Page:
Music to me

Vesna Cvjetićanin was born in Yugoslavia in the 1960s and never imagined leaving it.  However, in the early 1990s, she found herself moving to Australia with her young family, and has been living in Canberra ever since.  A lawyer by profession, and formerly a public servant, Vesna now spends her time working as a mediator and interpreter, writing poetry, running two radio shows on Canberra’s 2XX FM (Mediation Today and Srbija u Mom Srcu [Serbia in my Heart]), and enjoying time with her children and grandchildren – not to mention her dear pup, Rikki the Whippet.

It was an ordinary Singaporean morning for all those rushing into the new day in their set ways. Not for me, though. I was walking energised by the bright morning and hot sun, which already shone strongly – although it was only around eight in the morning – and I loved it.

My only aim was to find a quiet spot where I could sip my first morning coffee while checking any new Facebook posts at a relaxed and leisurely pace, and take every breath with a calm feeling of uninterrupted freedom. It was the first day of my three month-long holiday and I was one happy woman, innately determined to smell the roses as I went.

Curiously, the first such opportunity presented itself very quickly – literally in minutes.

At a corner I had to pass, was a grey-haired, slim-built, smiley-faced man probably around 75 or so years of age. He was sitting on the ground, playing a huqin, a traditional Chinese stringed instrument. He was strategically positioned so as not to obstruct the pedestrian traffic – as it was a busy intersection with many people passing through on their way to work or nearby local shops. The man played the huqin with a bow, rather than plucking it, producing smooth, high-pitched sounds, familiar to those who have been exposed to traditional Chinese music.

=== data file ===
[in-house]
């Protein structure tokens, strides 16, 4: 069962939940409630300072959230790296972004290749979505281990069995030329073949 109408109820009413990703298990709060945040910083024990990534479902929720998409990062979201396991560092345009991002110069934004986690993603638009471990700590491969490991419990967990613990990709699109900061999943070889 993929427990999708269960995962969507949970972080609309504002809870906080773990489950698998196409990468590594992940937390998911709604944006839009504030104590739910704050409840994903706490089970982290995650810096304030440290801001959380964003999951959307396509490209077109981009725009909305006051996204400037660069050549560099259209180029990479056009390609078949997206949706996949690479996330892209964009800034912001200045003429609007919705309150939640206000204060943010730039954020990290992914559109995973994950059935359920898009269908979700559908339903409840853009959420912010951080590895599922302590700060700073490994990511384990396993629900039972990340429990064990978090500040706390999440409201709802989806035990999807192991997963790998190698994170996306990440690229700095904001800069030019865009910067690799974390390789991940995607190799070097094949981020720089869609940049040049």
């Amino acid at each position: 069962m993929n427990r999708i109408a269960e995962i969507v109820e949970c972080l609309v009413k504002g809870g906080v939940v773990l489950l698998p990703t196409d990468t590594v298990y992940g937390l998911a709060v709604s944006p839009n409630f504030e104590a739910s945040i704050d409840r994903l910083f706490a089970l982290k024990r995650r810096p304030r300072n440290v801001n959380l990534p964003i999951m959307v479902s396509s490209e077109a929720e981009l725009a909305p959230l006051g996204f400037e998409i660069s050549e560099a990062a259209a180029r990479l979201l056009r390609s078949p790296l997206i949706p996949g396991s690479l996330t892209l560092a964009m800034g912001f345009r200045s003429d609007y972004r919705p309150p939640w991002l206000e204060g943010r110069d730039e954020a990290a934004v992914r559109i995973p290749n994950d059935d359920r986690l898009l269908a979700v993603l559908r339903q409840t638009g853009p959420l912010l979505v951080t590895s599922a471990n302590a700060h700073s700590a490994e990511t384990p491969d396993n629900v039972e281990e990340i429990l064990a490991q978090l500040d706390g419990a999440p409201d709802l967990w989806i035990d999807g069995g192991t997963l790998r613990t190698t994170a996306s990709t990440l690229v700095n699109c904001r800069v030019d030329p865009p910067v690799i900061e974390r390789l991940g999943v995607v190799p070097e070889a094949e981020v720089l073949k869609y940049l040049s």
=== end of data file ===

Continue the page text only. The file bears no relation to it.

I first passed him by and then turned around, remembering that I had a few coins in my pocket.  I went back and dropped them into the little box that had been carefully placed on the ground close to his feet. He was watching me and after I left the money, we smiled at each other and I waved at him, to which he put his right hand up in the air, palm towards me and said ‘high five’, which I accepted, returning the friendly gesture.

After my coffee time, I walked back towards the hotel down the same route and soon could hear the sound of the huqin, which was becoming more prominent as I approached the old man’s corner. To get there, I had to walk up a pedestrian ramp, which was not very wide –  maybe a meter and a half or so. As people were using the ramp in both directions, and I happened to be the only one going up at that time, I stood at the bottom to allow several people to pass first.

The last two people were an older man and a young fellow – they looked like a father and son, with the same long bony faces and same blue eyes. I could immediately recognise their Australian accents as they walked towards me. Not that I had any interest, but they conversed fairly loudly and I could not help but hear what they were saying just as they passed me. The older man observed, seemingly grudgingly, eyes rolling in the direction of where the music was coming from: “This is like pulling a cat’s tail…” The younger man did not say anything, but gestured in the air confirming – or not? – what the other man had said.

I had already started walking up the ramp and, surely, the huqin player met my gaze with an open smile, and I did the same towards him.  I treasure such little exchanges between strangers. He nodded and continued playing as I turned the corner.

Two worlds. And their different sounds. To one set of ears, it is beautiful, gentle, soothing music… to the other, an unpleasant squeak… 

But do they have to be so harshly judged?

© Vesna Cvjetićanin, 2022